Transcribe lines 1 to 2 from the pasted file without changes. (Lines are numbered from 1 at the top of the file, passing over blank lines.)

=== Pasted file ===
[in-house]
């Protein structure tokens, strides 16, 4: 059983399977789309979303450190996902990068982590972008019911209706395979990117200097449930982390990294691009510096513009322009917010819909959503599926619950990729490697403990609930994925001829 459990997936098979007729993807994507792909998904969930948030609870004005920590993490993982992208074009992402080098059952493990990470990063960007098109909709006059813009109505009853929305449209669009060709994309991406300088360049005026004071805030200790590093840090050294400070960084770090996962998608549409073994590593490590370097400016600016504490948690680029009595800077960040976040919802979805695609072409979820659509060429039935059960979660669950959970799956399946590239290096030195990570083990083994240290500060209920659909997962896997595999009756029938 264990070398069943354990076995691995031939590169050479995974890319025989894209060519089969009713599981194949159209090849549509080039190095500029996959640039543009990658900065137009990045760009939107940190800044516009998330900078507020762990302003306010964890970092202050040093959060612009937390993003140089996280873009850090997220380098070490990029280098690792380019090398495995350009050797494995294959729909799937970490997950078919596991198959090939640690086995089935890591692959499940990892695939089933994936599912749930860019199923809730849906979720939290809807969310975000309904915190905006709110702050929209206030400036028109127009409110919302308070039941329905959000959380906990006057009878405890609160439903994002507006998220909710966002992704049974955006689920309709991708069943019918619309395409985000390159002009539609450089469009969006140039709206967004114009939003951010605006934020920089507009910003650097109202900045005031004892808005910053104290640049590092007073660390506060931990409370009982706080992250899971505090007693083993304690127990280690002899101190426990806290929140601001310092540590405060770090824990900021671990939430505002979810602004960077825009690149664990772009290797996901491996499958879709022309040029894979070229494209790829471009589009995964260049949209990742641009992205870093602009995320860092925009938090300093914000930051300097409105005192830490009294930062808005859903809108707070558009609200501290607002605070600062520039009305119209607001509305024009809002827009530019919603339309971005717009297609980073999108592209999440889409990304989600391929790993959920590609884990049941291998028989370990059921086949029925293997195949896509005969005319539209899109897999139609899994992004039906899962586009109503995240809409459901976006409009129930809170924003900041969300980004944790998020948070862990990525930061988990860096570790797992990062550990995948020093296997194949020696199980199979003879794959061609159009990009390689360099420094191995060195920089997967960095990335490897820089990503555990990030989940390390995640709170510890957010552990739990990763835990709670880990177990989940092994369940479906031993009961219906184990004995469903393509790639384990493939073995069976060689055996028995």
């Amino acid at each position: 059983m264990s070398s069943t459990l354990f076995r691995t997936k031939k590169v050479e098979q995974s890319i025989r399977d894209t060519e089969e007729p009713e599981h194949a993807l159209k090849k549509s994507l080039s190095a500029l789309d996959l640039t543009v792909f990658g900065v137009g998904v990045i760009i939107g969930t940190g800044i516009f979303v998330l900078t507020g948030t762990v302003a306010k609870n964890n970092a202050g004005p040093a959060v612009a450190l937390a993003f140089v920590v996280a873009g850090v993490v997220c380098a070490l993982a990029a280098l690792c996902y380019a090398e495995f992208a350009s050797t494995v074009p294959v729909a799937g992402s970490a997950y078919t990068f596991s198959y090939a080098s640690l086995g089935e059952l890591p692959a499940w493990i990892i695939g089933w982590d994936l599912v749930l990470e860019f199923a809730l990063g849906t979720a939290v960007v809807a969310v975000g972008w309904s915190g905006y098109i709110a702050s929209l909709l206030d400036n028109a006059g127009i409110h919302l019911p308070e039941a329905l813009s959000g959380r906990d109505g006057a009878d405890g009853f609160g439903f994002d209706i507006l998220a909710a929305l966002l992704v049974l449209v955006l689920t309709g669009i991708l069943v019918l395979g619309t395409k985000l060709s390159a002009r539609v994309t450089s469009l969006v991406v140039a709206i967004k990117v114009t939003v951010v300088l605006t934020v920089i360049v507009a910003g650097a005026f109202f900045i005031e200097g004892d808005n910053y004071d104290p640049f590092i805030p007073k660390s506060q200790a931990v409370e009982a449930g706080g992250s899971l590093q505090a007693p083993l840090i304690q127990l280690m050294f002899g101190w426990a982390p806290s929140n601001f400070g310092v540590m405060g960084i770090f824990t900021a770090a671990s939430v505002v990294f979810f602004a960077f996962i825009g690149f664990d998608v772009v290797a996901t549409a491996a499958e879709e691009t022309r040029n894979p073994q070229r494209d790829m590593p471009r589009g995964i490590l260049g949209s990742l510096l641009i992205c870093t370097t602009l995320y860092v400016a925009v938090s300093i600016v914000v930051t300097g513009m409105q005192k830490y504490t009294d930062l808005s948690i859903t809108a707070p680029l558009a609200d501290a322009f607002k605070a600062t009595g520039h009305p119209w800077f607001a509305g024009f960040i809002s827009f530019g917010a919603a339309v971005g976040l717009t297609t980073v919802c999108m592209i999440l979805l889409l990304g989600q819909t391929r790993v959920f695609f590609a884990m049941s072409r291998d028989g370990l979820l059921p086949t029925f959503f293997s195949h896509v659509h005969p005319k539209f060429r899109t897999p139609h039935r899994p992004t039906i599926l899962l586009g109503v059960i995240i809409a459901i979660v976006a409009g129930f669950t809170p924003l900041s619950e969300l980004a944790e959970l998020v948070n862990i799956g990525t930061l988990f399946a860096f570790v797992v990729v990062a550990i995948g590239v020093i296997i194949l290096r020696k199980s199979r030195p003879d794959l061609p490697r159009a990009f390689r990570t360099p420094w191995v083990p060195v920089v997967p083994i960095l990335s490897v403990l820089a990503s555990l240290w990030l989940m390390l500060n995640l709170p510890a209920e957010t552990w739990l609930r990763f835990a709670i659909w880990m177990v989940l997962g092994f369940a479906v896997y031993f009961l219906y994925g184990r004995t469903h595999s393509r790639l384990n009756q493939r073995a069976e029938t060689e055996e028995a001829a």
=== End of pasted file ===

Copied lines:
[in-house]
């Protein structure tokens, strides 16, 4: 059983399977789309979303450190996902990068982590972008019911209706395979990117200097449930982390990294691009510096513009322009917010819909959503599926619950990729490697403990609930994925001829 459990997936098979007729993807994507792909998904969930948030609870004005920590993490993982992208074009992402080098059952493990990470990063960007098109909709006059813009109505009853929305449209669009060709994309991406300088360049005026004071805030200790590093840090050294400070960084770090996962998608549409073994590593490590370097400016600016504490948690680029009595800077960040976040919802979805695609072409979820659509060429039935059960979660669950959970799956399946590239290096030195990570083990083994240290500060209920659909997962896997595999009756029938 264990070398069943354990076995691995031939590169050479995974890319025989894209060519089969009713599981194949159209090849549509080039190095500029996959640039543009990658900065137009990045760009939107940190800044516009998330900078507020762990302003306010964890970092202050040093959060612009937390993003140089996280873009850090997220380098070490990029280098690792380019090398495995350009050797494995294959729909799937970490997950078919596991198959090939640690086995089935890591692959499940990892695939089933994936599912749930860019199923809730849906979720939290809807969310975000309904915190905006709110702050929209206030400036028109127009409110919302308070039941329905959000959380906990006057009878405890609160439903994002507006998220909710966002992704049974955006689920309709991708069943019918619309395409985000390159002009539609450089469009969006140039709206967004114009939003951010605006934020920089507009910003650097109202900045005031004892808005910053104290640049590092007073660390506060931990409370009982706080992250899971505090007693083993304690127990280690002899101190426990806290929140601001310092540590405060770090824990900021671990939430505002979810602004960077825009690149664990772009290797996901491996499958879709022309040029894979070229494209790829471009589009995964260049949209990742641009992205870093602009995320860092925009938090300093914000930051300097409105005192830490009294930062808005859903809108707070558009609200501290607002605070600062520039009305119209607001509305024009809002827009530019919603339309971005717009297609980073999108592209999440889409990304989600391929790993959920590609884990049941291998028989370990059921086949029925293997195949896509005969005319539209899109897999139609899994992004039906899962586009109503995240809409459901976006409009129930809170924003900041969300980004944790998020948070862990990525930061988990860096570790797992990062550990995948020093296997194949020696199980199979003879794959061609159009990009390689360099420094191995060195920089997967960095990335490897820089990503555990990030989940390390995640709170510890957010552990739990990763835990709670880990177990989940092994369940479906031993009961219906184990004995469903393509790639384990493939073995069976060689055996028995």